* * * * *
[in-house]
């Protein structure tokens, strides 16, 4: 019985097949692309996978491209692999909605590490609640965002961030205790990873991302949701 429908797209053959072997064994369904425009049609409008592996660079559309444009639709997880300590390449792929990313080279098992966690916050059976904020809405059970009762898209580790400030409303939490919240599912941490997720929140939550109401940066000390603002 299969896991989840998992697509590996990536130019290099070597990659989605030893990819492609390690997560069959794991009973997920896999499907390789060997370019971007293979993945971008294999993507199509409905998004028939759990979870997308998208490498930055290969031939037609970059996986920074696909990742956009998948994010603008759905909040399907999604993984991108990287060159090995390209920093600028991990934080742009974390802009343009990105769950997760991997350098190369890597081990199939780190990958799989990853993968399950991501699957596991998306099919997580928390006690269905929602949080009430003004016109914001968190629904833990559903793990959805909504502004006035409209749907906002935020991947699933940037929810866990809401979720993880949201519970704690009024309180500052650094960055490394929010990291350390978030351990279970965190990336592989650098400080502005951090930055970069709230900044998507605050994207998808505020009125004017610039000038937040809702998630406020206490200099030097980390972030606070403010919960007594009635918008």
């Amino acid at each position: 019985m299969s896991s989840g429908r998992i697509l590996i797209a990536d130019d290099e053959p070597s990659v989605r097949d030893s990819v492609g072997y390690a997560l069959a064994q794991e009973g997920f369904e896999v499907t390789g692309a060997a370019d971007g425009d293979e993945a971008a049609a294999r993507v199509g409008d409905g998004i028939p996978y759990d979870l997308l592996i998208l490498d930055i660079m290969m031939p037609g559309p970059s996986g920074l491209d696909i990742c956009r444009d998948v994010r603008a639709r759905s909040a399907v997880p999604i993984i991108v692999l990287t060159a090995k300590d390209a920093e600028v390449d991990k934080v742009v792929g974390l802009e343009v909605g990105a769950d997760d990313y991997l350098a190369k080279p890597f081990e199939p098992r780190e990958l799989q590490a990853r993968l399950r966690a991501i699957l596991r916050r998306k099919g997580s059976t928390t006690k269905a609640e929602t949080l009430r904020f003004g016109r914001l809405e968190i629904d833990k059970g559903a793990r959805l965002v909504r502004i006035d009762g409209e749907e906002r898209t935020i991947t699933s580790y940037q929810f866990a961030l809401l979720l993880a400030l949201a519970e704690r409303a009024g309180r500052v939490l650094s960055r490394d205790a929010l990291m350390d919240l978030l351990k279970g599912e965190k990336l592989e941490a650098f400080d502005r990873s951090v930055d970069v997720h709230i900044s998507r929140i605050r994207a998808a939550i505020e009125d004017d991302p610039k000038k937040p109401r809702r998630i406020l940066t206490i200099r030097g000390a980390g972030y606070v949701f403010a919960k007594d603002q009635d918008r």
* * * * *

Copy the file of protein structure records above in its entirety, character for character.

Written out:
[in-house]
């Protein structure tokens, strides 16, 4: 019985097949692309996978491209692999909605590490609640965002961030205790990873991302949701 429908797209053959072997064994369904425009049609409008592996660079559309444009639709997880300590390449792929990313080279098992966690916050059976904020809405059970009762898209580790400030409303939490919240599912941490997720929140939550109401940066000390603002 299969896991989840998992697509590996990536130019290099070597990659989605030893990819492609390690997560069959794991009973997920896999499907390789060997370019971007293979993945971008294999993507199509409905998004028939759990979870997308998208490498930055290969031939037609970059996986920074696909990742956009998948994010603008759905909040399907999604993984991108990287060159090995390209920093600028991990934080742009974390802009343009990105769950997760991997350098190369890597081990199939780190990958799989990853993968399950991501699957596991998306099919997580928390006690269905929602949080009430003004016109914001968190629904833990559903793990959805909504502004006035409209749907906002935020991947699933940037929810866990809401979720993880949201519970704690009024309180500052650094960055490394929010990291350390978030351990279970965190990336592989650098400080502005951090930055970069709230900044998507605050994207998808505020009125004017610039000038937040809702998630406020206490200099030097980390972030606070403010919960007594009635918008």
């Amino acid at each position: 019985m299969s896991s989840g429908r998992i697509l590996i797209a990536d130019d290099e053959p070597s990659v989605r097949d030893s990819v492609g072997y390690a997560l069959a064994q794991e009973g997920f369904e896999v499907t390789g692309a060997a370019d971007g425009d293979e993945a971008a049609a294999r993507v199509g409008d409905g998004i028939p996978y759990d979870l997308l592996i998208l490498d930055i660079m290969m031939p037609g559309p970059s996986g920074l491209d696909i990742c956009r444009d998948v994010r603008a639709r759905s909040a399907v997880p999604i993984i991108v692999l990287t060159a090995k300590d390209a920093e600028v390449d991990k934080v742009v792929g974390l802009e343009v909605g990105a769950d997760d990313y991997l350098a190369k080279p890597f081990e199939p098992r780190e990958l799989q590490a990853r993968l399950r966690a991501i699957l596991r916050r998306k099919g997580s059976t928390t006690k269905a609640e929602t949080l009430r904020f003004g016109r914001l809405e968190i629904d833990k059970g559903a793990r959805l965002v909504r502004i006035d009762g409209e749907e906002r898209t935020i991947t699933s580790y940037q929810f866990a961030l809401l979720l993880a400030l949201a519970e704690r409303a009024g309180r500052v939490l650094s960055r490394d205790a929010l990291m350390d919240l978030l351990k279970g599912e965190k990336l592989e941490a650098f400080d502005r990873s951090v930055d970069v997720h709230i900044s998507r929140i605050r994207a998808a939550i505020e009125d004017d991302p610039k000038k937040p109401r809702r998630i406020l940066t206490i200099r030097g000390a980390g972030y606070v949701f403010a919960k007594d603002q009635d918008r």